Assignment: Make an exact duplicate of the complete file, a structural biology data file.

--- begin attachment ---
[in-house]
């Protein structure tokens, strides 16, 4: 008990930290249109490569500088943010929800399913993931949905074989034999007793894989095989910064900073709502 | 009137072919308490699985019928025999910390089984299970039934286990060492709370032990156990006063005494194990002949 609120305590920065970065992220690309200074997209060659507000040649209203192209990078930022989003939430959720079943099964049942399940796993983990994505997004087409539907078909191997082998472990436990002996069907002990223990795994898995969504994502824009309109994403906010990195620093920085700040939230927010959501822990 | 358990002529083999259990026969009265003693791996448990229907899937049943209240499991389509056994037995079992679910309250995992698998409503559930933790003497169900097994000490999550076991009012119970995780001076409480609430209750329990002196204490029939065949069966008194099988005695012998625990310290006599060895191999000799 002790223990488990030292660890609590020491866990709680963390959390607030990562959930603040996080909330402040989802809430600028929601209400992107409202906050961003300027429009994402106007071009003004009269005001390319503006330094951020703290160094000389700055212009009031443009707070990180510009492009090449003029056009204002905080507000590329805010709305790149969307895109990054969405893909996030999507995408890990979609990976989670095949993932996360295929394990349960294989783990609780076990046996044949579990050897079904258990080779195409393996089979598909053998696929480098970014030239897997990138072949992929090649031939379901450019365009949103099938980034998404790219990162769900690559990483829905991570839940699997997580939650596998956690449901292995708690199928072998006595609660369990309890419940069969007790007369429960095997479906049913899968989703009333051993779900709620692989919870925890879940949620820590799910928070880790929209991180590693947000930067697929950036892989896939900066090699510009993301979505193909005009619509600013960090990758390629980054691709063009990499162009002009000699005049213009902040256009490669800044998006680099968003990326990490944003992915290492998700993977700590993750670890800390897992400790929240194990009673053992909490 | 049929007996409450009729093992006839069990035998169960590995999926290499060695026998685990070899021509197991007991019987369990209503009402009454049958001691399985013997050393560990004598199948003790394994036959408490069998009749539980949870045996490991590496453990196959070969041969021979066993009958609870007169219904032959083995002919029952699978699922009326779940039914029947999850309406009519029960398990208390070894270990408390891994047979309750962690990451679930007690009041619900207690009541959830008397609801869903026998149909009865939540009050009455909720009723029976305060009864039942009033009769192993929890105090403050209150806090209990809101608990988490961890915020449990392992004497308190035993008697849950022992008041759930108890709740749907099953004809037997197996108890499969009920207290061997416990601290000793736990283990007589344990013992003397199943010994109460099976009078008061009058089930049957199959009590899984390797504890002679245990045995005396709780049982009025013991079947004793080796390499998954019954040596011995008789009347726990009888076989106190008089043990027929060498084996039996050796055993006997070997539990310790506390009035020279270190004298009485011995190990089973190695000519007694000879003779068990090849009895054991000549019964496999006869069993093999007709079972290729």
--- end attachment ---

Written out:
[in-house]
């Protein structure tokens, strides 16, 4: 008990930290249109490569500088943010929800399913993931949905074989034999007793894989095989910064900073709502 | 009137072919308490699985019928025999910390089984299970039934286990060492709370032990156990006063005494194990002949 609120305590920065970065992220690309200074997209060659507000040649209203192209990078930022989003939430959720079943099964049942399940796993983990994505997004087409539907078909191997082998472990436990002996069907002990223990795994898995969504994502824009309109994403906010990195620093920085700040939230927010959501822990 | 358990002529083999259990026969009265003693791996448990229907899937049943209240499991389509056994037995079992679910309250995992698998409503559930933790003497169900097994000490999550076991009012119970995780001076409480609430209750329990002196204490029939065949069966008194099988005695012998625990310290006599060895191999000799 002790223990488990030292660890609590020491866990709680963390959390607030990562959930603040996080909330402040989802809430600028929601209400992107409202906050961003300027429009994402106007071009003004009269005001390319503006330094951020703290160094000389700055212009009031443009707070990180510009492009090449003029056009204002905080507000590329805010709305790149969307895109990054969405893909996030999507995408890990979609990976989670095949993932996360295929394990349960294989783990609780076990046996044949579990050897079904258990080779195409393996089979598909053998696929480098970014030239897997990138072949992929090649031939379901450019365009949103099938980034998404790219990162769900690559990483829905991570839940699997997580939650596998956690449901292995708690199928072998006595609660369990309890419940069969007790007369429960095997479906049913899968989703009333051993779900709620692989919870925890879940949620820590799910928070880790929209991180590693947000930067697929950036892989896939900066090699510009993301979505193909005009619509600013960090990758390629980054691709063009990499162009002009000699005049213009902040256009490669800044998006680099968003990326990490944003992915290492998700993977700590993750670890800390897992400790929240194990009673053992909490 | 049929007996409450009729093992006839069990035998169960590995999926290499060695026998685990070899021509197991007991019987369990209503009402009454049958001691399985013997050393560990004598199948003790394994036959408490069998009749539980949870045996490991590496453990196959070969041969021979066993009958609870007169219904032959083995002919029952699978699922009326779940039914029947999850309406009519029960398990208390070894270990408390891994047979309750962690990451679930007690009041619900207690009541959830008397609801869903026998149909009865939540009050009455909720009723029976305060009864039942009033009769192993929890105090403050209150806090209990809101608990988490961890915020449990392992004497308190035993008697849950022992008041759930108890709740749907099953004809037997197996108890499969009920207290061997416990601290000793736990283990007589344990013992003397199943010994109460099976009078008061009058089930049957199959009590899984390797504890002679245990045995005396709780049982009025013991079947004793080796390499998954019954040596011995008789009347726990009888076989106190008089043990027929060498084996039996050796055993006997070997539990310790506390009035020279270190004298009485011995190990089973190695000519007694000879003779068990090849009895054991000549019964496999006869069993093999007709079972290729």